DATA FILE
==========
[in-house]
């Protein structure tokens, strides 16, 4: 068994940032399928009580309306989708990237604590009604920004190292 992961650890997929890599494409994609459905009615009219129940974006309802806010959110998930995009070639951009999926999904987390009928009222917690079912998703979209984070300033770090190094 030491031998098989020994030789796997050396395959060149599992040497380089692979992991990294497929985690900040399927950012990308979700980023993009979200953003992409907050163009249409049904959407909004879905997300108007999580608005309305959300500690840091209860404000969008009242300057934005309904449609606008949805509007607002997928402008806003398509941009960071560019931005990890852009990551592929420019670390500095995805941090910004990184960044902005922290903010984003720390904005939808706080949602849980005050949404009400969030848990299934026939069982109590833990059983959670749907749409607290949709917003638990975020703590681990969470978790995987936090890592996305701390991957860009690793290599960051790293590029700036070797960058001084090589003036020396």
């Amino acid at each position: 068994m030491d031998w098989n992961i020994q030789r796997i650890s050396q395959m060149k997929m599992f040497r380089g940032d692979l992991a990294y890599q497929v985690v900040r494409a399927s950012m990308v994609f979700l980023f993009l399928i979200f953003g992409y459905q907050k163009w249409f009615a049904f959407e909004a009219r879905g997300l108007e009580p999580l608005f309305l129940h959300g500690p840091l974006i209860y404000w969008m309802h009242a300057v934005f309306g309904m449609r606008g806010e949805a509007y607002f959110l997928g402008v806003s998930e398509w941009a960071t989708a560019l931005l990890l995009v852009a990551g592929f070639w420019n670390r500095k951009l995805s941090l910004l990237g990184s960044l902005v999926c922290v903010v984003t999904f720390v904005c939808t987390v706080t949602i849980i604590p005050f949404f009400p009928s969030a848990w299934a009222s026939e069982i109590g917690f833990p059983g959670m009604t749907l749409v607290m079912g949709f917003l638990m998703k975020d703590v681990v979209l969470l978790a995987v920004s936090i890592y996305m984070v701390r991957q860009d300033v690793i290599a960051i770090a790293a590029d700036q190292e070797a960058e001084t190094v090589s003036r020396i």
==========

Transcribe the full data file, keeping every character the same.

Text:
[in-house]
């Protein structure tokens, strides 16, 4: 068994940032399928009580309306989708990237604590009604920004190292 992961650890997929890599494409994609459905009615009219129940974006309802806010959110998930995009070639951009999926999904987390009928009222917690079912998703979209984070300033770090190094 030491031998098989020994030789796997050396395959060149599992040497380089692979992991990294497929985690900040399927950012990308979700980023993009979200953003992409907050163009249409049904959407909004879905997300108007999580608005309305959300500690840091209860404000969008009242300057934005309904449609606008949805509007607002997928402008806003398509941009960071560019931005990890852009990551592929420019670390500095995805941090910004990184960044902005922290903010984003720390904005939808706080949602849980005050949404009400969030848990299934026939069982109590833990059983959670749907749409607290949709917003638990975020703590681990969470978790995987936090890592996305701390991957860009690793290599960051790293590029700036070797960058001084090589003036020396």
């Amino acid at each position: 068994m030491d031998w098989n992961i020994q030789r796997i650890s050396q395959m060149k997929m599992f040497r380089g940032d692979l992991a990294y890599q497929v985690v900040r494409a399927s950012m990308v994609f979700l980023f993009l399928i979200f953003g992409y459905q907050k163009w249409f009615a049904f959407e909004a009219r879905g997300l108007e009580p999580l608005f309305l129940h959300g500690p840091l974006i209860y404000w969008m309802h009242a300057v934005f309306g309904m449609r606008g806010e949805a509007y607002f959110l997928g402008v806003s998930e398509w941009a960071t989708a560019l931005l990890l995009v852009a990551g592929f070639w420019n670390r500095k951009l995805s941090l910004l990237g990184s960044l902005v999926c922290v903010v984003t999904f720390v904005c939808t987390v706080t949602i849980i604590p005050f949404f009400p009928s969030a848990w299934a009222s026939e069982i109590g917690f833990p059983g959670m009604t749907l749409v607290m079912g949709f917003l638990m998703k975020d703590v681990v979209l969470l978790a995987v920004s936090i890592y996305m984070v701390r991957q860009d300033v690793i290599a960051i770090a790293a590029d700036q190292e070797a960058e001084t190094v090589s003036r020396i």